Therefore, the process whereby foreign management who possessed the required expertise were phased out and replaced by Bumpiutra personnel inevitably led to the loss of economic growth. This is due to the fact that unlike the goal of acquiring new firms, which can be achieved in a relatively short time span, obtaining Bumiputra management who possess the necessary expertise to run the business takes far longer. This is due to the nature of education and training, which involve long gestation periods. Hence, although the government was desperate to localise management, the supply of Bumiputra with the relevant skills could only slowly respond to policy-induced changes, resulting in supply constraints. Consequently, there were either unfilled slots in the occupational structure, or at best, slots filled by under-qualified persons. In either case, the government's desperation to localise management led to a mismatch between the skills required for vacant positions and the skills available for such positions. Moreover, because of the mismatch in skills, productivity, efficiency and competitiveness were compromised and thereby, economic growth was sacrificed.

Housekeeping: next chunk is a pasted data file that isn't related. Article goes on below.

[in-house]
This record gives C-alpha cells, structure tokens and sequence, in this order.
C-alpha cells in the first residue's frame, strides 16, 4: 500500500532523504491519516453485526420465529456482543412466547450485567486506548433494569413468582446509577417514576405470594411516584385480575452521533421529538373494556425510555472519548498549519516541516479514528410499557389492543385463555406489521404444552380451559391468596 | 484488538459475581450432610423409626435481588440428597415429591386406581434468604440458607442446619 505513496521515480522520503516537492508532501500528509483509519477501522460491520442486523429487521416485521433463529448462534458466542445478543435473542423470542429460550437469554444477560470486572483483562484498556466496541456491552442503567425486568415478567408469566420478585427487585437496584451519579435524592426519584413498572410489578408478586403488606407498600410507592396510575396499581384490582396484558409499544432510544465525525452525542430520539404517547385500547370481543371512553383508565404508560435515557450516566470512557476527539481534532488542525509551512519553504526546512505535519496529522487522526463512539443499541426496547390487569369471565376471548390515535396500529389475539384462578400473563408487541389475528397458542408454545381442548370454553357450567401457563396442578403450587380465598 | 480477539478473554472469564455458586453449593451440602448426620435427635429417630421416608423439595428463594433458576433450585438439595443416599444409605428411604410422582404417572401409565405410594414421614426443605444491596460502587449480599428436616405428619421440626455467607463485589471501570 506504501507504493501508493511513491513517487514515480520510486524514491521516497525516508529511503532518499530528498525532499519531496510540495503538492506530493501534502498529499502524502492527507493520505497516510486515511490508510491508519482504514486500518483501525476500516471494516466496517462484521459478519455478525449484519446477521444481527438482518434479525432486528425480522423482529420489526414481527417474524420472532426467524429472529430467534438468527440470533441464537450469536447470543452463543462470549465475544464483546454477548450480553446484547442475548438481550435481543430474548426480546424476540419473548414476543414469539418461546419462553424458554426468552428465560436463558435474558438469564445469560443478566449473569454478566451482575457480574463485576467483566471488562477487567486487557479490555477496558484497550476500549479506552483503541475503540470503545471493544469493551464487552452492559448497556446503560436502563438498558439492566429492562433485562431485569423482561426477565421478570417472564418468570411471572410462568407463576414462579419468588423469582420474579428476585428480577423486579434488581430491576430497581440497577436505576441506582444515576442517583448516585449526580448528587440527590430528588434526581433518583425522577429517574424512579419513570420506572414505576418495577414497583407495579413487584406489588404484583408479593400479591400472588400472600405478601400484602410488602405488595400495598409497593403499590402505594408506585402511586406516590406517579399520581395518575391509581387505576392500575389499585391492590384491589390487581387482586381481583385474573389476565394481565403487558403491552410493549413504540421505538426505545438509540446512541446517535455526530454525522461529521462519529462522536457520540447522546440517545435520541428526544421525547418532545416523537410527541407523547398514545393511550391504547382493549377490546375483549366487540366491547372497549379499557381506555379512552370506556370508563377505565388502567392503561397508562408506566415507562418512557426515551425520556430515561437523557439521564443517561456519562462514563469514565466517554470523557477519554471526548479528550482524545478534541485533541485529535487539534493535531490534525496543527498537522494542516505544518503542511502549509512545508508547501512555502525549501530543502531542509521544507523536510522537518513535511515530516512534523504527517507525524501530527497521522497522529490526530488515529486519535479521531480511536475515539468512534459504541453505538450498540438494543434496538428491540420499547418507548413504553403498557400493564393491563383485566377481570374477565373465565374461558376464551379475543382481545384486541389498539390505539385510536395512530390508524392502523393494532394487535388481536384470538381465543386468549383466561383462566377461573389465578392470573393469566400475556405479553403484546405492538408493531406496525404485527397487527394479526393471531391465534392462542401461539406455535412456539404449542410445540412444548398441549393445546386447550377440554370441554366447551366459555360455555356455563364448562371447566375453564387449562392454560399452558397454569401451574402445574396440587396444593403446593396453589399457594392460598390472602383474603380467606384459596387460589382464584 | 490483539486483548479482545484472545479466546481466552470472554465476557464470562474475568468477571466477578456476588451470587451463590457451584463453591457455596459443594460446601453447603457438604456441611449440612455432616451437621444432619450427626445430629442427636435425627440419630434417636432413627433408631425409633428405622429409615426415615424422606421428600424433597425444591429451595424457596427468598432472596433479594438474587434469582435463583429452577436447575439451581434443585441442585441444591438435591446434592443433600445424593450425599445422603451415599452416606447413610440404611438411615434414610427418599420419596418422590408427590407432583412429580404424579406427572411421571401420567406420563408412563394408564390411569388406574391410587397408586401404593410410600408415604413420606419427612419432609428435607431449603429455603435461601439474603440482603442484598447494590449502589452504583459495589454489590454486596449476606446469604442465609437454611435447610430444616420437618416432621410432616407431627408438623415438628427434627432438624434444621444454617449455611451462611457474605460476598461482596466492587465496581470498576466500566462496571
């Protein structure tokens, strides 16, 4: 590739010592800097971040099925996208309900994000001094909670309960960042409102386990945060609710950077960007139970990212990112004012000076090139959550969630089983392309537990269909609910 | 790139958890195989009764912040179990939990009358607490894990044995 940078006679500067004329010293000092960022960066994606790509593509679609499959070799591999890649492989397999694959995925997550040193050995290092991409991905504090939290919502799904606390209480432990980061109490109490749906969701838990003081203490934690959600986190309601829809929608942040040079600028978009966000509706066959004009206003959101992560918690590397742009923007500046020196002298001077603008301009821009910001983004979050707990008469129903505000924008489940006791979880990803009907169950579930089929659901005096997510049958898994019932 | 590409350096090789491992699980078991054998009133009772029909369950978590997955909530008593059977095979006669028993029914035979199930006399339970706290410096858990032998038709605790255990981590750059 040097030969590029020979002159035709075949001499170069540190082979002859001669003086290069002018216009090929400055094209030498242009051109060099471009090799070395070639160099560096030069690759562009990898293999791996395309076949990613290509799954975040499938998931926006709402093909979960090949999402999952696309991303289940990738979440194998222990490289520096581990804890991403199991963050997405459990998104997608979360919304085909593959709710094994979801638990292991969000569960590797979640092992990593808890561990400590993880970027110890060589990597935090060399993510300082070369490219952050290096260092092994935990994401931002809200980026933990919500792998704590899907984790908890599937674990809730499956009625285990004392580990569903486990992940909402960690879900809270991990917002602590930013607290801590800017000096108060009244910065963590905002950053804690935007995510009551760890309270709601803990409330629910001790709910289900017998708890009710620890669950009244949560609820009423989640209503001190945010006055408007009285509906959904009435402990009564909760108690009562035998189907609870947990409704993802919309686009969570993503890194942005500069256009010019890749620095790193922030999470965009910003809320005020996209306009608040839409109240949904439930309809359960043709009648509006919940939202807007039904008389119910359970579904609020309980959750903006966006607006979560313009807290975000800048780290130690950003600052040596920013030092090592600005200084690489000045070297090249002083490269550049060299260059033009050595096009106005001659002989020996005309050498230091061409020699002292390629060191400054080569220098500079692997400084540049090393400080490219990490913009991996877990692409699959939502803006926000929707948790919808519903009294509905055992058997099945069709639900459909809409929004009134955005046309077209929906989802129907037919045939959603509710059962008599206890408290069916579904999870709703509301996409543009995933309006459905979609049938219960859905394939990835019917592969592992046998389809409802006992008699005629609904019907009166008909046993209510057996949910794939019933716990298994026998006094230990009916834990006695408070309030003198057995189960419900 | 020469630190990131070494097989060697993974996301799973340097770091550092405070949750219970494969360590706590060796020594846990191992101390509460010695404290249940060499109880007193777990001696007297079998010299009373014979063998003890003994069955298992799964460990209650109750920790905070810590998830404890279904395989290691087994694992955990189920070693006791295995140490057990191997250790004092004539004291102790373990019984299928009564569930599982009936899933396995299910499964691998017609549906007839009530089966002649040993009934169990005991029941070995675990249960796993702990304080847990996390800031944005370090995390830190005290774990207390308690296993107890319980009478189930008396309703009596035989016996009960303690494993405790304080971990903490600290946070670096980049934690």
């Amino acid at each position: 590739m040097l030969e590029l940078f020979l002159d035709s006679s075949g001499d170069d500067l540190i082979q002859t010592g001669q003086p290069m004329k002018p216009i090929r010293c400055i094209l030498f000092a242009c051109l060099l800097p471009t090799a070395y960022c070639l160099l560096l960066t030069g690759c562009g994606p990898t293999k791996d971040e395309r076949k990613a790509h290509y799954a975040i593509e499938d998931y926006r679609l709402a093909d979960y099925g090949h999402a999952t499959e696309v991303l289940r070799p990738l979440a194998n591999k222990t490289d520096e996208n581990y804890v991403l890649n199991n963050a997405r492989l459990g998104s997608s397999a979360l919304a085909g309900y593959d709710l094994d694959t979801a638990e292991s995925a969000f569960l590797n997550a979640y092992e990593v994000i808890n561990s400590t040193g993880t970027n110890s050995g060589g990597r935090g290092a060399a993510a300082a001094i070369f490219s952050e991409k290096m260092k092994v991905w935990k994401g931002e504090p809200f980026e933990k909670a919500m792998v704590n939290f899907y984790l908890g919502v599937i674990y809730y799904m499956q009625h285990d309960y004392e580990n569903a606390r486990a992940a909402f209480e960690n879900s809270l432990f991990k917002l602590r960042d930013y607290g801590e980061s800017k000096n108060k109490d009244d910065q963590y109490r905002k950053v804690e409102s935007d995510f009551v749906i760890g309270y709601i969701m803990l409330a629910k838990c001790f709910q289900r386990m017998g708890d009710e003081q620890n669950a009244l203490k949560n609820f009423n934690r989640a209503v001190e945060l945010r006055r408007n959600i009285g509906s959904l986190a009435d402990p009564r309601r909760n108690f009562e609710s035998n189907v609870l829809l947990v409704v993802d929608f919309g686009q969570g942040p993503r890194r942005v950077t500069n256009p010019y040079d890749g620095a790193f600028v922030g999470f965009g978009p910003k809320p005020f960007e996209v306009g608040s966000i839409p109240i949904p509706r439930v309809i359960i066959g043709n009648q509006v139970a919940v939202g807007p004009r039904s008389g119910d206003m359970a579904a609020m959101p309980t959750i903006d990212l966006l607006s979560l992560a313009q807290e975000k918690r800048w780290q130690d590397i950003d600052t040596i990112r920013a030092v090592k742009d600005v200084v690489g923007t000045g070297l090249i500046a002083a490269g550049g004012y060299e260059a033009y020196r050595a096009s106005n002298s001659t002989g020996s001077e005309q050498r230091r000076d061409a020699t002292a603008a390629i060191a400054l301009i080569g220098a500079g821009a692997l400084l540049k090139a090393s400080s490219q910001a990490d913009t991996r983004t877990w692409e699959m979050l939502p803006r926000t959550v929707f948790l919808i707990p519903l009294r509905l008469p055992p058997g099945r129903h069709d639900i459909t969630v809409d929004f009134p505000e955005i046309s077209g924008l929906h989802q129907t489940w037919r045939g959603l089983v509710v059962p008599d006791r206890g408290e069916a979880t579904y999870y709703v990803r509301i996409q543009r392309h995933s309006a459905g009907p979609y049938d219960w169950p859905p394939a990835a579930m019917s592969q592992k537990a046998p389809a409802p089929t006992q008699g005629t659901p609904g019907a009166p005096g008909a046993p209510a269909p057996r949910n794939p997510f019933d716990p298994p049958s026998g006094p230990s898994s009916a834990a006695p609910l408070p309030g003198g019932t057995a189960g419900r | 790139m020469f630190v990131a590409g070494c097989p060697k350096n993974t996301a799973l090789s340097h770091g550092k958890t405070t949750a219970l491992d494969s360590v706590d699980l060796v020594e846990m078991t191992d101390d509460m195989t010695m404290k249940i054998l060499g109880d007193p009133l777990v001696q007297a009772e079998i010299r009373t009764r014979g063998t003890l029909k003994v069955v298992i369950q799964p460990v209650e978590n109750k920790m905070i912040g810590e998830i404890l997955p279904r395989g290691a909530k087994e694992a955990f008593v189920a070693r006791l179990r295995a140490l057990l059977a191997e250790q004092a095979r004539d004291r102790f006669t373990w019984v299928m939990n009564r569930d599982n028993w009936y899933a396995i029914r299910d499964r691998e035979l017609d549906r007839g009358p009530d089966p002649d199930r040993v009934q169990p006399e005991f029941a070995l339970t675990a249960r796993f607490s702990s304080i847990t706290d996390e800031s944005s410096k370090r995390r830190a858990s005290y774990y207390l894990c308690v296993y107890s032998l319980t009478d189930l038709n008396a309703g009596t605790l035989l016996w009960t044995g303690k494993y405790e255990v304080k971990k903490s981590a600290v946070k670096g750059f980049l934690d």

Systemic localisation, entrenched cronyism
Besides the fact that grooming the right talent to fill newly created positions for Bumiputra personnel in a short span of time is a near impossible task and definitely an uphill battle, what is worse is that with localisation, came a new corporate culture. Unfortunately, along with the phasing out of foreign management came the phasing out of meritocracy in the reward system. It has become a common notion among Malaysians that the journey to riches is naturally eased when one is politically well-connected. Allegations that cronyism, which the NEP has unfortunately facilitated, are rampant. Table 38, which shows that the ratio between directors with political affiliation to those without is extremely disproportionate, proves this point. It illustrates the extent to which cronyism has become entrenched and the lack of meritocracy in our system.